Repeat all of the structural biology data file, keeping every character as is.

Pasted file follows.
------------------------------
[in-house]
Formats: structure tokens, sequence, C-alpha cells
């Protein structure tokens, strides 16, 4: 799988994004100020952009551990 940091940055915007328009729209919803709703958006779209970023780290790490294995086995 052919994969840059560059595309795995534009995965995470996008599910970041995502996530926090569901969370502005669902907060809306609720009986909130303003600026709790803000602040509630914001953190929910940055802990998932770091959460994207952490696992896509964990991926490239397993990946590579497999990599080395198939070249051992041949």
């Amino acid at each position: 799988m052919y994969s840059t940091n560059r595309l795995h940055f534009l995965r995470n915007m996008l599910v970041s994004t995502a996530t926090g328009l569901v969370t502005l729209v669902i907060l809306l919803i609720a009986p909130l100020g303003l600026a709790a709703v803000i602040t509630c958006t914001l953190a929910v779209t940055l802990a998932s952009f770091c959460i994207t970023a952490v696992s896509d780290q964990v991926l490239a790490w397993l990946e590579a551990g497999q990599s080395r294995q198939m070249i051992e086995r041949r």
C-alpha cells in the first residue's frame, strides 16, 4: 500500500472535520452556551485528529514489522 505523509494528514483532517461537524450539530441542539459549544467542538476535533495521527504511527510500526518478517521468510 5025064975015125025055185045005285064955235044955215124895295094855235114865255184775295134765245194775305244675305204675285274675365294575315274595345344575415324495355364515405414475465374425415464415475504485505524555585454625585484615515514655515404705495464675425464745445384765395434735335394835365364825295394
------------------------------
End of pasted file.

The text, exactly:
[in-house]
Formats: structure tokens, sequence, C-alpha cells
């Protein structure tokens, strides 16, 4: 799988994004100020952009551990 940091940055915007328009729209919803709703958006779209970023780290790490294995086995 052919994969840059560059595309795995534009995965995470996008599910970041995502996530926090569901969370502005669902907060809306609720009986909130303003600026709790803000602040509630914001953190929910940055802990998932770091959460994207952490696992896509964990991926490239397993990946590579497999990599080395198939070249051992041949």
């Amino acid at each position: 799988m052919y994969s840059t940091n560059r595309l795995h940055f534009l995965r995470n915007m996008l599910v970041s994004t995502a996530t926090g328009l569901v969370t502005l729209v669902i907060l809306l919803i609720a009986p909130l100020g303003l600026a709790a709703v803000i602040t509630c958006t914001l953190a929910v779209t940055l802990a998932s952009f770091c959460i994207t970023a952490v696992s896509d780290q964990v991926l490239a790490w397993l990946e590579a551990g497999q990599s080395r294995q198939m070249i051992e086995r041949r």
C-alpha cells in the first residue's frame, strides 16, 4: 500500500472535520452556551485528529514489522 505523509494528514483532517461537524450539530441542539459549544467542538476535533495521527504511527510500526518478517521468510 5025064975015125025055185045005285064955235044955215124895295094855235114865255184775295134765245194775305244675305204675285274675365294575315274595345344575415324495355364515405414475465374425415464415475504485505524555585454625585484615515514655515404705495464675425464745445384765395434735335394835365364825295394